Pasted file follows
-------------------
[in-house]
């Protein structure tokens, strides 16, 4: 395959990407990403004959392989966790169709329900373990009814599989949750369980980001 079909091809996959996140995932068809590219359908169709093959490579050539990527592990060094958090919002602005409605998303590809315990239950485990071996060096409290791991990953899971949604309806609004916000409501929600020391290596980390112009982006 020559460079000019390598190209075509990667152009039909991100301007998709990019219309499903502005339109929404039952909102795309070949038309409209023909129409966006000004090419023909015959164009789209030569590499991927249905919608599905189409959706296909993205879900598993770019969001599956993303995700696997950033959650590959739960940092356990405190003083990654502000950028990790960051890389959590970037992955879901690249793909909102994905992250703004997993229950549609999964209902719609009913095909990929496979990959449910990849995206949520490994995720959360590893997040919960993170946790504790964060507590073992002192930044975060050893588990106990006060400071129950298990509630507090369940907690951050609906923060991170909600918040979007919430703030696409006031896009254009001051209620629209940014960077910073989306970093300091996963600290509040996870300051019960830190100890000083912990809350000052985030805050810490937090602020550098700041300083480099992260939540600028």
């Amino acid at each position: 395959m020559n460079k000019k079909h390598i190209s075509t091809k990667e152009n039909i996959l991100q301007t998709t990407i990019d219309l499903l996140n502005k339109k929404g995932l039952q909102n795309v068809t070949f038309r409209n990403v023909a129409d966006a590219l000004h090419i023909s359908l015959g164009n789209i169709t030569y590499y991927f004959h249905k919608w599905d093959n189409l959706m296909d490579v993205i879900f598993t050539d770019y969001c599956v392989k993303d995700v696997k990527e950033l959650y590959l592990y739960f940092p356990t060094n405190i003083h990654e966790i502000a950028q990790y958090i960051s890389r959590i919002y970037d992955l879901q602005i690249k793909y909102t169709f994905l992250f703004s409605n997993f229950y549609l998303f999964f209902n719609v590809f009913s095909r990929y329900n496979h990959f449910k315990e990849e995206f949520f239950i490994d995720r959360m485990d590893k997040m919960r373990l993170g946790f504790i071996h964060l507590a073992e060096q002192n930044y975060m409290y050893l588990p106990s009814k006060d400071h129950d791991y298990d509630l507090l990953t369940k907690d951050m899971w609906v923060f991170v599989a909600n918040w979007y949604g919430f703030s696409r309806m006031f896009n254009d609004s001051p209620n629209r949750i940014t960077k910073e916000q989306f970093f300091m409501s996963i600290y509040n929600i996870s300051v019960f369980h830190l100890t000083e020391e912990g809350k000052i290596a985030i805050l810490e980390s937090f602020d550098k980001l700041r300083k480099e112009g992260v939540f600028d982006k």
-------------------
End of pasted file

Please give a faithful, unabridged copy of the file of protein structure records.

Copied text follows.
[in-house]
């Protein structure tokens, strides 16, 4: 395959990407990403004959392989966790169709329900373990009814599989949750369980980001 079909091809996959996140995932068809590219359908169709093959490579050539990527592990060094958090919002602005409605998303590809315990239950485990071996060096409290791991990953899971949604309806609004916000409501929600020391290596980390112009982006 020559460079000019390598190209075509990667152009039909991100301007998709990019219309499903502005339109929404039952909102795309070949038309409209023909129409966006000004090419023909015959164009789209030569590499991927249905919608599905189409959706296909993205879900598993770019969001599956993303995700696997950033959650590959739960940092356990405190003083990654502000950028990790960051890389959590970037992955879901690249793909909102994905992250703004997993229950549609999964209902719609009913095909990929496979990959449910990849995206949520490994995720959360590893997040919960993170946790504790964060507590073992002192930044975060050893588990106990006060400071129950298990509630507090369940907690951050609906923060991170909600918040979007919430703030696409006031896009254009001051209620629209940014960077910073989306970093300091996963600290509040996870300051019960830190100890000083912990809350000052985030805050810490937090602020550098700041300083480099992260939540600028």
């Amino acid at each position: 395959m020559n460079k000019k079909h390598i190209s075509t091809k990667e152009n039909i996959l991100q301007t998709t990407i990019d219309l499903l996140n502005k339109k929404g995932l039952q909102n795309v068809t070949f038309r409209n990403v023909a129409d966006a590219l000004h090419i023909s359908l015959g164009n789209i169709t030569y590499y991927f004959h249905k919608w599905d093959n189409l959706m296909d490579v993205i879900f598993t050539d770019y969001c599956v392989k993303d995700v696997k990527e950033l959650y590959l592990y739960f940092p356990t060094n405190i003083h990654e966790i502000a950028q990790y958090i960051s890389r959590i919002y970037d992955l879901q602005i690249k793909y909102t169709f994905l992250f703004s409605n997993f229950y549609l998303f999964f209902n719609v590809f009913s095909r990929y329900n496979h990959f449910k315990e990849e995206f949520f239950i490994d995720r959360m485990d590893k997040m919960r373990l993170g946790f504790i071996h964060l507590a073992e060096q002192n930044y975060m409290y050893l588990p106990s009814k006060d400071h129950d791991y298990d509630l507090l990953t369940k907690d951050m899971w609906v923060f991170v599989a909600n918040w979007y949604g919430f703030s696409r309806m006031f896009n254009d609004s001051p209620n629209r949750i940014t960077k910073e916000q989306f970093f300091m409501s996963i600290y509040n929600i996870s300051v019960f369980h830190l100890t000083e020391e912990g809350k000052i290596a985030i805050l810490e980390s937090f602020d550098k980001l700041r300083k480099e112009g992260v939540f600028d982006k």